Sunday, April 25, 2010

Countdown to Publication: The Cover Story

Before my first book, Eve's Red Dress, came out in 2003, I admired the cover art on the book of another poet I knew. When I attended the book party for that poet, I met Brian Rumbolo, the artist, and asked if he'd be interested in doing my cover art if my publisher agreed. He said Yes and my publisher agreed. I loved the cover that resulted. So when the manuscript for What Feeds Us, my second book, was together, I asked my publisher if we could again use the same artist. Again, he agreed. Again, I loved the result. So when the third book—okay, you get the picture. Yes, my new cover is by Brian Rumbolo. I think he's an amazing young artist.

I sent him the title poem and a handful of others that I thought captured the essence of the collection. He then sent me one piece. I loved it, but since Brian had in the past sent me several sketches to choose from, I asked for one more. I was asking for trouble as I loved that one too. (No, I don't love everything! I'm really not that easy to please.) I vacillated for a few weeks. I made the mistake of asking for other people's opinions. I say "mistake" because the votes were 50-50. But my publisher favored the first one and so did I by that point.

Then someone said, "Oh, that's Hiroshige's Wave." I didn't know who or what that was, though it turns out that I should have. I did a Google search and the first thing that came up was the exact image of MY wave.

I thought, Oh no, now I can't use that one. But I did some more research and learned that Hiroshige himself had borrowed the wave from his teacher and that it has become a practice and a tradition for other artists to create their own renditions of the wave. I liked that sense of history. Other artists have put boats, trees, flowers inside the wave. I liked my piece even more now with its insertion of a woman—and there's a woman in the title poem, a woman who wants to walk into the sea. I also learned that this tradition is associated with Japanese haiku. Poetry and Art. Furthermore, my title poem is an ekphrastic one, based on Matisse's Open Window. So I was back in love again. When I later asked Brian if he'd used Hiroshige's Wave, he replied, Oh yes, it's my favorite image. Mine too now.

And so my mind was made up. Then onward to the layout—the publisher's job. I asked him, though, to leave as much of the art work visible as possible. Thus the name bar at the bottom instead of my name somewhere in the midst of the art work.

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Friday, April 23, 2010

Countdown to Publication: My Cover Unveiled

Ta Da! Drum roll, please. I'm pulling the veil off the cover of my soon-to-be-released book. I hope you love it as much as I do. Story behind the cover will follow soon. For now just the cover. Look, but don't touch!

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Saturday, April 17, 2010

Print Journals That Accept Online Submissions

Here is an updated list of print journals that accept online submissions. Note that some guidelines specify that the journal does not accept email submissions, but does accept via their online submission manager.

Eight journals have been added to this update. Each addition is indicated by a double asterisk.

Note that the number of issues per year appears after the journal's name. The reading period for each journal appears at the end of each entry.

Unless noted otherwise, the journal accepts simultaneous submissions.

As always, please let me know if you find any errors here. And good luck.

Sept 1 - May 31

The American Poetry Journal—2x
September 1 - April 30

Baltimore Review —2x
all year

Barn Owl Review—1x
June 1 - November 1

at this time closed for submissions--check before submitting
all year

Bat City Review—1x
June 1 - November 15

all year

Bellevue Literary Review—2x
all year

Boston Review—6x
Sept 15 - May 15

August 5 - Oct. 5

all year

Cider Press Review—1x
April 1 - Aug. 31

September 1 - May 1

Copper Nickel–2x
all year

all year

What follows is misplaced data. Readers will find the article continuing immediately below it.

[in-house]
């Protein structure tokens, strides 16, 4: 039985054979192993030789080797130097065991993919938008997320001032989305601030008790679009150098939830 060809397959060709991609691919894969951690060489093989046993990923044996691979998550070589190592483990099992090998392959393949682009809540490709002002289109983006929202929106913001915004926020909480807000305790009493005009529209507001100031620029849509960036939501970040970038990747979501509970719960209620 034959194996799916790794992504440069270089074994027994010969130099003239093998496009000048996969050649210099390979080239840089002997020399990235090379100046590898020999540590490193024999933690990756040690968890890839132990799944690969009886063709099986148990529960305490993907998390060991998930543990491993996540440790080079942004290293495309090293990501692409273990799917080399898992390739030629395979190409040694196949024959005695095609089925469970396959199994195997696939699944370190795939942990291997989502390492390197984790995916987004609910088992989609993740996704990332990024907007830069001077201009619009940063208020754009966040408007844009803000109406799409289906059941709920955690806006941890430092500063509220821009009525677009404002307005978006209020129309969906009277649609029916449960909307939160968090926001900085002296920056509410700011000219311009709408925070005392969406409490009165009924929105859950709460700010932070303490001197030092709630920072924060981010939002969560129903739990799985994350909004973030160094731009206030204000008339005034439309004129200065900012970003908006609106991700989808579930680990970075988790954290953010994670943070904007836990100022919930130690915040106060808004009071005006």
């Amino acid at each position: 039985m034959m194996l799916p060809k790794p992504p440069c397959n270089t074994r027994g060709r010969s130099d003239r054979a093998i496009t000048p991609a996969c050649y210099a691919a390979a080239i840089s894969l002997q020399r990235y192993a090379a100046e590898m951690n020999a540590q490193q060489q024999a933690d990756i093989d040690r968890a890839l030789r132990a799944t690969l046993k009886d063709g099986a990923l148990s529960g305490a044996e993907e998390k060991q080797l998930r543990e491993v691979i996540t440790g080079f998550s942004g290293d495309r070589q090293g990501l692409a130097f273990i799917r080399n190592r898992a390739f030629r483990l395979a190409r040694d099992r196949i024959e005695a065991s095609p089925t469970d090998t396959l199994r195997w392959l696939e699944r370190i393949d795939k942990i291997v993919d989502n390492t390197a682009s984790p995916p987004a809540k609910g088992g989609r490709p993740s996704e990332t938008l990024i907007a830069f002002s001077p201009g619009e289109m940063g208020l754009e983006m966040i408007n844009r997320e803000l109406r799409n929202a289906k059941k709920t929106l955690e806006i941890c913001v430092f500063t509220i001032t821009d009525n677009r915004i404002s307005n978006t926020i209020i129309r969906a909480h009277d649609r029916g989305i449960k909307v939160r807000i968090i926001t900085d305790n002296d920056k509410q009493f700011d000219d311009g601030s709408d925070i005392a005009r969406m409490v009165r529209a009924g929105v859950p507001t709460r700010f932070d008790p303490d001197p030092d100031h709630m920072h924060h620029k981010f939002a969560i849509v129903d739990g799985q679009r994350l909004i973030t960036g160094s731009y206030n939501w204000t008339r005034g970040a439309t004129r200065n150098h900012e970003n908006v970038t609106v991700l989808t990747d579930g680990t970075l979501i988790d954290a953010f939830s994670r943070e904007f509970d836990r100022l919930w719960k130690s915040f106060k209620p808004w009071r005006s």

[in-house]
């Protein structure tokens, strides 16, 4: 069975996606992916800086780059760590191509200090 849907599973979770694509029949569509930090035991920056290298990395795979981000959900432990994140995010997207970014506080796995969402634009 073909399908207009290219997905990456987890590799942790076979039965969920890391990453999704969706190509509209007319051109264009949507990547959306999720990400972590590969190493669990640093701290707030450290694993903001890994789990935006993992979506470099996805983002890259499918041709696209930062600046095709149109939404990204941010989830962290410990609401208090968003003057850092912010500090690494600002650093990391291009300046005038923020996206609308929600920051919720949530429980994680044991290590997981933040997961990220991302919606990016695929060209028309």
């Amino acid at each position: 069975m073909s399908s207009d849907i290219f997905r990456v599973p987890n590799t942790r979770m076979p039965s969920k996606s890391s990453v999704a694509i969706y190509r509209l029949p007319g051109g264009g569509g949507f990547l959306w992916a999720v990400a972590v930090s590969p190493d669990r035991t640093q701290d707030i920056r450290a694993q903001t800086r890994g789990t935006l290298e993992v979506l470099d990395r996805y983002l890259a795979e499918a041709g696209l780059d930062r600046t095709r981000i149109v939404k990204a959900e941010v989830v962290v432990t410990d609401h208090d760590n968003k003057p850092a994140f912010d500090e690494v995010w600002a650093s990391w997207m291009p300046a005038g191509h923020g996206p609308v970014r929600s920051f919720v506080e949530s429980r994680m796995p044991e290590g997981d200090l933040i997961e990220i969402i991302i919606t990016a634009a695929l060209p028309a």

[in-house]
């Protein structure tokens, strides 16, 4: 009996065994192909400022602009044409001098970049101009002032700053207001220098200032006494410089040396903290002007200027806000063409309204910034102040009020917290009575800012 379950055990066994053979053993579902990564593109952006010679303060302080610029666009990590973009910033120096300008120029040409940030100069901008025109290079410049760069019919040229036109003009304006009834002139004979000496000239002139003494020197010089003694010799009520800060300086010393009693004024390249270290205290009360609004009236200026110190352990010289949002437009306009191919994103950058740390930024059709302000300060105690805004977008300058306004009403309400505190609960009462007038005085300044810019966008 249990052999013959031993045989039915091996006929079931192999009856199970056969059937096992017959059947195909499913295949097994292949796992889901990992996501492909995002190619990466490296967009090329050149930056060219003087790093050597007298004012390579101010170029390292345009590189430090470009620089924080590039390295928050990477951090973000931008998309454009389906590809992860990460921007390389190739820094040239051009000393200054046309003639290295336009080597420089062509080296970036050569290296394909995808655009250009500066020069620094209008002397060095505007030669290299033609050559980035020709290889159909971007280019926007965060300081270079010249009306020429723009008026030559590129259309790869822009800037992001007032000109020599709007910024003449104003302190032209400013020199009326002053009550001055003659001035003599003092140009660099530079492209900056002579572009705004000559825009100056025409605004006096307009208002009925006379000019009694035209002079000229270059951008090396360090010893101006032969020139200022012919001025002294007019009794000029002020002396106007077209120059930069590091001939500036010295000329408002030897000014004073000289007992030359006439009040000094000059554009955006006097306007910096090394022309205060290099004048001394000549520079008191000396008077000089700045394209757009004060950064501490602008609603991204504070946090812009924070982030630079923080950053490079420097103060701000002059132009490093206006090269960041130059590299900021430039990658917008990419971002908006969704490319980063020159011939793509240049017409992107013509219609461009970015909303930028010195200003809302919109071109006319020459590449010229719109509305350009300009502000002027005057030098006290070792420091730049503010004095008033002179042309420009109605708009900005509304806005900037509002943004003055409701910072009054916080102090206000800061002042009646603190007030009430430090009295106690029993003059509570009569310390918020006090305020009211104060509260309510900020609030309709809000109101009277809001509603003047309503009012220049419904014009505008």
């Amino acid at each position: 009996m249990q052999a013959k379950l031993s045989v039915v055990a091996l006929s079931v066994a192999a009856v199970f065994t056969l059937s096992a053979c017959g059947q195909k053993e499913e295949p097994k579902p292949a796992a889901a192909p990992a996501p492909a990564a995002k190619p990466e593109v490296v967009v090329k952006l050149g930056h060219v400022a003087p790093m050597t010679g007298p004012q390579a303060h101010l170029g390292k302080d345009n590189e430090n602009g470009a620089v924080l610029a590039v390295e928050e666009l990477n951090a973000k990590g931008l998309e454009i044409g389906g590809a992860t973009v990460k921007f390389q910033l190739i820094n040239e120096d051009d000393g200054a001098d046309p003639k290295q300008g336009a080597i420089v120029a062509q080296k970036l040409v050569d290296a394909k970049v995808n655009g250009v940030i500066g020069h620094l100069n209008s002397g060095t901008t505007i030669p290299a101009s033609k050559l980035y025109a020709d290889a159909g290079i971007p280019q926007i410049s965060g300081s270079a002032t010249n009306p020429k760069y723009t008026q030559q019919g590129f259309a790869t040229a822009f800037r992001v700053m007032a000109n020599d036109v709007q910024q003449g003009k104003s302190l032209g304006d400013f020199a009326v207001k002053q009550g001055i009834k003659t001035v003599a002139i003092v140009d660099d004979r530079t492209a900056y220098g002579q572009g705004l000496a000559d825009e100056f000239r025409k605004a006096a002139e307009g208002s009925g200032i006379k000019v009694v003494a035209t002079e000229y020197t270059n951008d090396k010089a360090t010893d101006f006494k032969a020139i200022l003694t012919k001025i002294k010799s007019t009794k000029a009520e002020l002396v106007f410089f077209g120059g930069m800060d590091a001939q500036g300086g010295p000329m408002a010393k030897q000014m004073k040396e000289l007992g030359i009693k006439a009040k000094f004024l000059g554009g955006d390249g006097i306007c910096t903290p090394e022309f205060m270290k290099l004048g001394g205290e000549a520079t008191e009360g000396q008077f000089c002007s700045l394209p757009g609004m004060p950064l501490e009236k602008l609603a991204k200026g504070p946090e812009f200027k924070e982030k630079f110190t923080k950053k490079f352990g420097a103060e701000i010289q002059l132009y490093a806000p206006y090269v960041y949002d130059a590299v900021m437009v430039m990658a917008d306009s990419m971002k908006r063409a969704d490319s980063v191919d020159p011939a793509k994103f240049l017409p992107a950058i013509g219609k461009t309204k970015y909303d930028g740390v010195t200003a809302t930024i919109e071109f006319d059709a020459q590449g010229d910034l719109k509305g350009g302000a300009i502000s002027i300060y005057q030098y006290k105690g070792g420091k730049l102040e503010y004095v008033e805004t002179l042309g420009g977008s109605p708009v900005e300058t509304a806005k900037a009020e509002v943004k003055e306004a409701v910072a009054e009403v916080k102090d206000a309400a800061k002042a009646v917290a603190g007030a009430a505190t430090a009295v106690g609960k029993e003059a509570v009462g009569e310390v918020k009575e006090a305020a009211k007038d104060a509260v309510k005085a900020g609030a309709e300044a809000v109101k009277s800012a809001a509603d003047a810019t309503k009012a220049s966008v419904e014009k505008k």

print and online journal
all year

Fifth Wednesday—2x
no Jan, Feb, June, or July

next reading period will begin June 1, 2010

Greatcoat—1 or 2x
all year

**Harvard Review—2x
Sept 1 - May 31

Hawk & Handsaw—2x
Aug 1-Oct 1

Hayden's Ferry—2x
All year

The Hollins Critic—5x
Sept 1 - Dec. 15

September 1 - May 1

Kenyon Review—4x
September 15 - January 15
prefers no sim

The Literary Review—4x
Reading period begins September 15

The Los Angeles Review—1x
Submit to Poetry Editor:
Sept 1 - Dec 1

The Lumberyard—2x
all year
open submissions begin August 2010

Sept 1 - Nov 15

The MacGuffin—3x
all year

The Massachusetts Review—4x
October 1 - May 1

Meridian—2x ($2 fee)
all year

Mid-American Review—2x
all year

The Missouri Review–4x
all year

Naugatuck River Review—2x
for the Summer issue January 1 through March 1
for the Winter issue July 1 through September 1 (contest only)

New Madrid—2x
August 15 - November 1

New Orleans Review—2x
Aug 15 - May 1

The New Yorker
weekly magazine
all year

New York Quarterly—3x
All year

Ninth Letter—2x
September 1 - April 30

**The Paris Review—4x
will begin accepting in Sept.

June 1 - Jan. 15

year round
no sim

Post Road Magazine—2x
check website for submission dates

Puerto del Sol—2x
September 15-March 31

The Raintown Review—2x
all year
considers previously published

year round

year round

all year

**Red Rock Review—2x
No June, July, August, or December
no sim

**Sakura Review—2x
Check submission periods

San Pedro River Review—2x
Jan 1 - Feb 28 / July 1-Aug 31

currently open for submissions

Slice Magazine—2x
Feb. 1 - April 1

Smartish Pace—2x
All year

The Southeast Review—2x
All year

Southwest Review—4x
No June, July, August
$2 fee

August 15 - May 15

Spinning Jenny—1x
Sept 15 - May 15
No Sim

Sugar House Review—2x
All year

Tampa Review—2x
Sept 1 - Dec. 31
no sim

Tar River Poetry—2x
via email
Sept 15 - Nov. 1
no sim

Third Coast Review—2x
August 2 - April 30

Sept 1 - June 30

Tinhouse Magazine—2x
September 1 - May 31

Sept 1 - March 1

Sept 15 - Jan 15

**Verse Wisconsin—4x
All year

Virginia Quarterly Review—4x
September 1 - May 31
prefers no simultaneous

Weave Magazine—2x
April 15 — July 31

West Branch—2x
Aug 15 - April 15

**Willow Springs—2x
all year

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Wednesday, April 14, 2010

I Put an End to This Goofing Off

I've fallen way behind on my New Year's Writing resolution to be more productive, to show up at the desk more often. True, I've been busy with other things, but the itch to get the pen moving is coming back. I feel that in a physical way, a restlessness, a little tingly thing going on inside.

So no more excuses. I'm done with all my school visits. My new book is in the publisher's hands, though I'll still need to proof the galleys. The snow is finally gone and the flowers are coming up. Time to spring into action, into poetry.